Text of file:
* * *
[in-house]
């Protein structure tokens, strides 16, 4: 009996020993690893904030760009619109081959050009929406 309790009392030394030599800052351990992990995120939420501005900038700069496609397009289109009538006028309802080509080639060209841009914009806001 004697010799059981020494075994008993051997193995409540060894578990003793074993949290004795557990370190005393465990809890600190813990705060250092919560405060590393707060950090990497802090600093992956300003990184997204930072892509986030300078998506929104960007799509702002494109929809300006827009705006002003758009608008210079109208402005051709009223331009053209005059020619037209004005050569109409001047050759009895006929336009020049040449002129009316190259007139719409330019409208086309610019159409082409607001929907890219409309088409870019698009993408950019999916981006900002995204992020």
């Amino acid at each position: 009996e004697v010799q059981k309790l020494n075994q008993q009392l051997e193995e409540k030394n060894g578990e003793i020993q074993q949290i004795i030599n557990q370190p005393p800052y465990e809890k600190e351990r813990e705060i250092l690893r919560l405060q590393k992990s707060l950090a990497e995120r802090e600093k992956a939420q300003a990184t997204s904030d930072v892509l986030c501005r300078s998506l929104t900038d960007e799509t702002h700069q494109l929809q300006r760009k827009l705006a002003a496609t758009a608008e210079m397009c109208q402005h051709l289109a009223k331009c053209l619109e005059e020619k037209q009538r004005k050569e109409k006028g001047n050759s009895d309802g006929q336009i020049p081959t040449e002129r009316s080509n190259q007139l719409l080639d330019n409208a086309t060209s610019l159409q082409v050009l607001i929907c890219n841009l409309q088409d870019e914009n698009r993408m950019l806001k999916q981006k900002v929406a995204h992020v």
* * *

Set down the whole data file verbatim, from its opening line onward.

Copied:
[in-house]
């Protein structure tokens, strides 16, 4: 009996020993690893904030760009619109081959050009929406 309790009392030394030599800052351990992990995120939420501005900038700069496609397009289109009538006028309802080509080639060209841009914009806001 004697010799059981020494075994008993051997193995409540060894578990003793074993949290004795557990370190005393465990809890600190813990705060250092919560405060590393707060950090990497802090600093992956300003990184997204930072892509986030300078998506929104960007799509702002494109929809300006827009705006002003758009608008210079109208402005051709009223331009053209005059020619037209004005050569109409001047050759009895006929336009020049040449002129009316190259007139719409330019409208086309610019159409082409607001929907890219409309088409870019698009993408950019999916981006900002995204992020």
């Amino acid at each position: 009996e004697v010799q059981k309790l020494n075994q008993q009392l051997e193995e409540k030394n060894g578990e003793i020993q074993q949290i004795i030599n557990q370190p005393p800052y465990e809890k600190e351990r813990e705060i250092l690893r919560l405060q590393k992990s707060l950090a990497e995120r802090e600093k992956a939420q300003a990184t997204s904030d930072v892509l986030c501005r300078s998506l929104t900038d960007e799509t702002h700069q494109l929809q300006r760009k827009l705006a002003a496609t758009a608008e210079m397009c109208q402005h051709l289109a009223k331009c053209l619109e005059e020619k037209q009538r004005k050569e109409k006028g001047n050759s009895d309802g006929q336009i020049p081959t040449e002129r009316s080509n190259q007139l719409l080639d330019n409208a086309t060209s610019l159409q082409v050009l607001i929907c890219n841009l409309q088409d870019e914009n698009r993408m950019l806001k999916q981006k900002v929406a995204h992020v």